I'm having a problem with the pedals spinning feely without the wheel turning after i coast or have stopped pedaling for a few seconds. i had the bottom bracket replaced a week ago but don't know if its related.
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Re: pedals spin wheel doesn't turn
Bottom brackets just connect the cranks to the bike and keep the drivetrain aligned while you wail on the pedals.
I assume you mean the rear wheel spins freely when you pedal after a coast or stop. That would be the pawls in the rear cassette, freewheel or axle failing to engage. When you coast, the whirring, clicking sound you would hear is the pawls gliding over the detents. When you apply forward torque, they drop into the detents and provide drive. Like a ratchet.
Have a shop look at it. Don't ride the bike if it's going to do that. You may stand up and stomp on the pedals and have it let go and wake up with a broken jaw because you went over the handlebars, if you survive being run over. The rear wheel and drive components are not beginner bike mechanics.
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If the wheels spin free then I would look at the bottom bracket. All of the force you use for pedaling relies on the bearings in the bottom bracket being good. Are the pedals hard to turn by hand? Do the pedals themselves spin freely? If the wheels turn, this really only leaves these two rotating points as possible suspects.
The bottom bracket on a bicycle connects the cranks (arms that the pedals are connected to) to the bicycle and allows the cranks to rotate freely. It looks like this is worn out or broken. Any bike repair shop will replace it. Shouldn't cost much.
see this steps and fix it. God bless you Clutch Cable Replacement
The clutch cable provides a means to "break the drive" between
the engine and the wheels. The engine spins constantly, but the wheels
do not, so in order to stop a car's wheels without turning off the
engine, the wheels have to disconnect from the engine. When the clutch
pedal is pressed, the cable disengages the plates, allowing the driver
to shift gears or coast without killing the engine.
A failing clutch cable may make the clutch pedal difficult to
depress. If the clutch cable fails, the clutch pedal may remain on the
floor and not return to its normal position.
To replace the clutch cable, disconnect it from the clutch pedal
(usually inside the vehicle) and from the release mechanism or cable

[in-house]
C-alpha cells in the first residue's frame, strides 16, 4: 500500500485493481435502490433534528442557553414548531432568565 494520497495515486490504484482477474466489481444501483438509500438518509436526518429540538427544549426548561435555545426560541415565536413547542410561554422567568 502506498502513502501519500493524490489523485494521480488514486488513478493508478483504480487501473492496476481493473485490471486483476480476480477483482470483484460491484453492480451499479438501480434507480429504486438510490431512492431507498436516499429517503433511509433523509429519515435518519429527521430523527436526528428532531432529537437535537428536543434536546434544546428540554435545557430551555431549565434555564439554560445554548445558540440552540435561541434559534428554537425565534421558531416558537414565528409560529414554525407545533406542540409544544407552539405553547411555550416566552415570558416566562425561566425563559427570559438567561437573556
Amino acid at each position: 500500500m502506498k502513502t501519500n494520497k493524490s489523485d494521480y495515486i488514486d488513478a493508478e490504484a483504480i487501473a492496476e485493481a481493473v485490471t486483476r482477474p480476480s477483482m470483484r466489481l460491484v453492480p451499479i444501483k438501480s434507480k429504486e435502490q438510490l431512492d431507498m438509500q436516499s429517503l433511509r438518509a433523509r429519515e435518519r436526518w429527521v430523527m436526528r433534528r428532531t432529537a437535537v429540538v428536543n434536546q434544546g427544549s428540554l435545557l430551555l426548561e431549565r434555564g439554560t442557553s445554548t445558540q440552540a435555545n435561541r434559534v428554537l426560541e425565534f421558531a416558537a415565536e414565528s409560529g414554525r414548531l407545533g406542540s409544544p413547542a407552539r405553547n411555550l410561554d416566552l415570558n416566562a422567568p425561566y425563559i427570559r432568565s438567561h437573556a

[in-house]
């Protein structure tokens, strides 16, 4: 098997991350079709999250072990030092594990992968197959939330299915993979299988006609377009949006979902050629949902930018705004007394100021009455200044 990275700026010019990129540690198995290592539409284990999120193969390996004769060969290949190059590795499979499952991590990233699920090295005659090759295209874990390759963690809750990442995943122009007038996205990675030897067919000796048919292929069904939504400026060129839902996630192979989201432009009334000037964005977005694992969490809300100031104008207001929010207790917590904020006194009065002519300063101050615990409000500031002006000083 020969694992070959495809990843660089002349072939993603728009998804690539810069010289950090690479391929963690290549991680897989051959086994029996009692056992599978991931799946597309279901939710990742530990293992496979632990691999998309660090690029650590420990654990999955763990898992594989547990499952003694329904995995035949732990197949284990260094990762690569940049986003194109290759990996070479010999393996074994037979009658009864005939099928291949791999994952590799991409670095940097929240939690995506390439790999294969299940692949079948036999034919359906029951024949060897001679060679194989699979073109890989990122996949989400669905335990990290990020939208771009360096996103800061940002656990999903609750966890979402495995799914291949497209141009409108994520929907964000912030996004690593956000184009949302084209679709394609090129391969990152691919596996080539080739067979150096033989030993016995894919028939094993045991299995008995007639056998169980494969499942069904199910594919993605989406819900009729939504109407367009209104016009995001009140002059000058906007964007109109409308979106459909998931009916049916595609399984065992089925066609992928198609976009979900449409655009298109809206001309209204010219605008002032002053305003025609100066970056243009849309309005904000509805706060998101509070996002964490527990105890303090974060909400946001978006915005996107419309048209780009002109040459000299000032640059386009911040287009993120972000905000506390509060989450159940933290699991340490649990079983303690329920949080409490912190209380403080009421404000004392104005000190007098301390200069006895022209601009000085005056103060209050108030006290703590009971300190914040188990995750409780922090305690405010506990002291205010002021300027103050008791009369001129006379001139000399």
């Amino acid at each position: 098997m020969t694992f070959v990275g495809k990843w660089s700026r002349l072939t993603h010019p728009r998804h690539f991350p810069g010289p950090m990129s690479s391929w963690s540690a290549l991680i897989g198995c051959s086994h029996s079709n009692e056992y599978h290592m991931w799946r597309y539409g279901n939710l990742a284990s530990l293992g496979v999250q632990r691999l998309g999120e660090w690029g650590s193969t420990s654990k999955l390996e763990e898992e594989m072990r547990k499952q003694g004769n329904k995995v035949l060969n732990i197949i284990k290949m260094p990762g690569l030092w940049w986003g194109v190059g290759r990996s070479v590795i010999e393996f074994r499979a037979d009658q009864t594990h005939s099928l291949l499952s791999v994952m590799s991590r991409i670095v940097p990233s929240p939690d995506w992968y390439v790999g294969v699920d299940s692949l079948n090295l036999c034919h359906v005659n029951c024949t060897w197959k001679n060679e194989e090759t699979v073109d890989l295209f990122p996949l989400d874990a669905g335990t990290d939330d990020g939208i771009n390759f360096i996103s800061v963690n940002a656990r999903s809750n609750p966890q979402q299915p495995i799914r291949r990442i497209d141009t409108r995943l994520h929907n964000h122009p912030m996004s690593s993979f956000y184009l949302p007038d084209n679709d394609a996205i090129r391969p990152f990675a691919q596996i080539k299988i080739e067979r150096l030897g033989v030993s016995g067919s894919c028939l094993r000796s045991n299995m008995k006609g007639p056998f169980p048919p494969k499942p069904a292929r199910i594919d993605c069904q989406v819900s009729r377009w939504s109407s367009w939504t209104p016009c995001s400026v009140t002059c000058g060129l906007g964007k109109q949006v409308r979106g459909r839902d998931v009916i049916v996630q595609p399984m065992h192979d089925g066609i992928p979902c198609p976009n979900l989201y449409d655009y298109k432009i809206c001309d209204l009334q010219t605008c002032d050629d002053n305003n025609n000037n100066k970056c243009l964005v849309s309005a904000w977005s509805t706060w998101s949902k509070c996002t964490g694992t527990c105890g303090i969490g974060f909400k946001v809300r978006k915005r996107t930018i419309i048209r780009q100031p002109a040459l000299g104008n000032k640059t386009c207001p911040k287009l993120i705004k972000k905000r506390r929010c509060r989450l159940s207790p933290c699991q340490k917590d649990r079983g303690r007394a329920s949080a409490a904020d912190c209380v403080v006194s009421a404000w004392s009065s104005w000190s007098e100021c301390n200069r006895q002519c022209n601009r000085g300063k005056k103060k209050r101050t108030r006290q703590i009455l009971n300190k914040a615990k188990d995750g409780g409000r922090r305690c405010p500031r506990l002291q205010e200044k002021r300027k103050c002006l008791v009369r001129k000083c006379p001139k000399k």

attachment that operates the clutch assembly (usually at the
transmission beneath the vehicle). A new clutch cable is then installed
and adjusted. (The specifics vary according to the vehicle and range
from straightforward to very difficult.)
Being a mechanical problem that we can't see you will need to define it better to us or yourself.
I'm sure if you looked at it closer you would see that the pedal itself is supposed to spin freely while it turns on the crank which turns the chainring which transfers motion through the chain to the gear(s) on the right side of the rear wheel which drive the wheel forward.
Now, where do you think the breakdown really is?
Any search engine would then offer definitions and solutions to a well-crafted query like "bicycle chain slipping" or "bicycle gear slipping".
The pulsing is usually caused by a warped rotor. Rotors warp from quick stops and rapid braking techniques. It could also possibly be a weakening Master cylinder or a leaky diaphragm in the brake boost, but this last would be accompanied by a hissing sound when you hit the brakes. To check the rotors, block the rear wheels and raise the front until the wheels are off the ground. Spin the wheels individually by hand slowly - they should roll smoothly. If they do , have a helper apply very light pressure to the brake pedal with the engine running and again spin the wheel. With the wheel spinning, have the helper apply increasingly more pressure to the brake pedal until it stops the wheel from turning. Now have them back off the pedal slightly so you can spin the wheel again and spin, looking for uneven rolling. Check both front wheels to show which rotor is warped. If either is warped, you'll need to have the rotors resurfaced ( turned) and replace the pads both sides. If they turn smoothly through all of the tests, apply solid pressure to the brake pedal until you can't push it any farther and hold that pressure. Watch the pedal for sinking. If it sinks, then you either have air in the system or a bad Master cylinder. Bleed the brakes first before you replace the master and do the pressure test again. If you don't find anything at this point, start the engine and do the brake pressure test again. If the pedal sinks, then you may have a vacuum leak in the booster and will need to do a vacuum test on the booster to make sure, since that job is usually hard to do and may be costly, depending on the style of booster you have. Hope this helps!!
you need a new coaster in the back rim. theres little gears inside that grab when you pedal forward and not backward. you stripped/broke the gears inside. take the back wheel off and if the sproket/cog spins both ways then you need to have it replaced.
Both wheels should spin in 2nd gear. Only one wheel may spin in 1st, but if you put a little pressure on the one wheel that spins it should make the other wheel start spinning.
But both wheels should spin in high gear at the same time.
Hope this helps. If there is more help you can also ask these guys at this website. http://www.shopjandl.com/ I get my parts from them and they seem to also work on them as well